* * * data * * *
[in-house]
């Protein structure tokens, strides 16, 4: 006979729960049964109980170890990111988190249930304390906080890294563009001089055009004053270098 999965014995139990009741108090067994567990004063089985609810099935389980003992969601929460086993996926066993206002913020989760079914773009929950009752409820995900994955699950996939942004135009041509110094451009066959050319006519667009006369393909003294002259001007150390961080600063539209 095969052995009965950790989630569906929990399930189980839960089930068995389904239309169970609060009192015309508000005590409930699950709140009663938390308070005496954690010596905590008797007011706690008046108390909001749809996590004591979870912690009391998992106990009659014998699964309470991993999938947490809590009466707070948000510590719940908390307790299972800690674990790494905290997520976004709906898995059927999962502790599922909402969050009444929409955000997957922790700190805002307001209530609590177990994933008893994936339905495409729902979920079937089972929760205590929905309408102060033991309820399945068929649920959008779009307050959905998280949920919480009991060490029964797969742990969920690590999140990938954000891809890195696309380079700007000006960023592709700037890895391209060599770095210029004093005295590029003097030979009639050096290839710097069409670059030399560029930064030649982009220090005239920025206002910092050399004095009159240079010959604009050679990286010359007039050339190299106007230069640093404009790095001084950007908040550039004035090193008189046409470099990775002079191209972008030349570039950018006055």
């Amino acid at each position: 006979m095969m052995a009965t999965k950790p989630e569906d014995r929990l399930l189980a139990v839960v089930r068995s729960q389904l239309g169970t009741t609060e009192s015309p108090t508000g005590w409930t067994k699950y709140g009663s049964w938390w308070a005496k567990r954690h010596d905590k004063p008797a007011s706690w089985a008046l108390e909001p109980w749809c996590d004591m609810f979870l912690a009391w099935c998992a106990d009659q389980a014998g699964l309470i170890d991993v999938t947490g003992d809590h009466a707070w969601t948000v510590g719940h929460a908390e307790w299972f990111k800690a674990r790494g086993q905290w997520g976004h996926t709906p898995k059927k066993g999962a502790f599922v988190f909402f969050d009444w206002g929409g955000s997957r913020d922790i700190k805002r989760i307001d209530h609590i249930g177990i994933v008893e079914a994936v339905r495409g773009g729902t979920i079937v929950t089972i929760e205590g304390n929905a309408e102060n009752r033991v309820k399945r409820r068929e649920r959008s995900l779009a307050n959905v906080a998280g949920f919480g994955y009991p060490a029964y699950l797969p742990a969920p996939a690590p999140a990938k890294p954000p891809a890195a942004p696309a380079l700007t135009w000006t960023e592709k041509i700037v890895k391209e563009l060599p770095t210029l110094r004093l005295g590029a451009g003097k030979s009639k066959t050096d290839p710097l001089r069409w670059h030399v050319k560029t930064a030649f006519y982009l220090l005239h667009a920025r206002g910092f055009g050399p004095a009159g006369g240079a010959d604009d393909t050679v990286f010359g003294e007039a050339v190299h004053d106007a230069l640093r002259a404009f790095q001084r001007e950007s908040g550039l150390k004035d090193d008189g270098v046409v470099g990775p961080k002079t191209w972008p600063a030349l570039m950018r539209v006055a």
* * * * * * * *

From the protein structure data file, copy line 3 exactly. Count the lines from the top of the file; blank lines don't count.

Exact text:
């Amino acid at each position: 006979m095969m052995a009965t999965k950790p989630e569906d014995r929990l399930l189980a139990v839960v089930r068995s729960q389904l239309g169970t009741t609060e009192s015309p108090t508000g005590w409930t067994k699950y709140g009663s049964w938390w308070a005496k567990r954690h010596d905590k004063p008797a007011s706690w089985a008046l108390e909001p109980w749809c996590d004591m609810f979870l912690a009391w099935c998992a106990d009659q389980a014998g699964l309470i170890d991993v999938t947490g003992d809590h009466a707070w969601t948000v510590g719940h929460a908390e307790w299972f990111k800690a674990r790494g086993q905290w997520g976004h996926t709906p898995k059927k066993g999962a502790f599922v988190f909402f969050d009444w206002g929409g955000s997957r913020d922790i700190k805002r989760i307001d209530h609590i249930g177990i994933v008893e079914a994936v339905r495409g773009g729902t979920i079937v929950t089972i929760e205590g304390n929905a309408e102060n009752r033991v309820k399945r409820r068929e649920r959008s995900l779009a307050n959905v906080a998280g949920f919480g994955y009991p060490a029964y699950l797969p742990a969920p996939a690590p999140a990938k890294p954000p891809a890195a942004p696309a380079l700007t135009w000006t960023e592709k041509i700037v890895k391209e563009l060599p770095t210029l110094r004093l005295g590029a451009g003097k030979s009639k066959t050096d290839p710097l001089r069409w670059h030399v050319k560029t930064a030649f006519y982009l220090l005239h667009a920025r206002g910092f055009g050399p004095a009159g006369g240079a010959d604009d393909t050679v990286f010359g003294e007039a050339v190299h004053d106007a230069l640093r002259a404009f790095q001084r001007e950007s908040g550039l150390k004035d090193d008189g270098v046409v470099g990775p961080k002079t191209w972008p600063a030349l570039m950018r539209v006055a």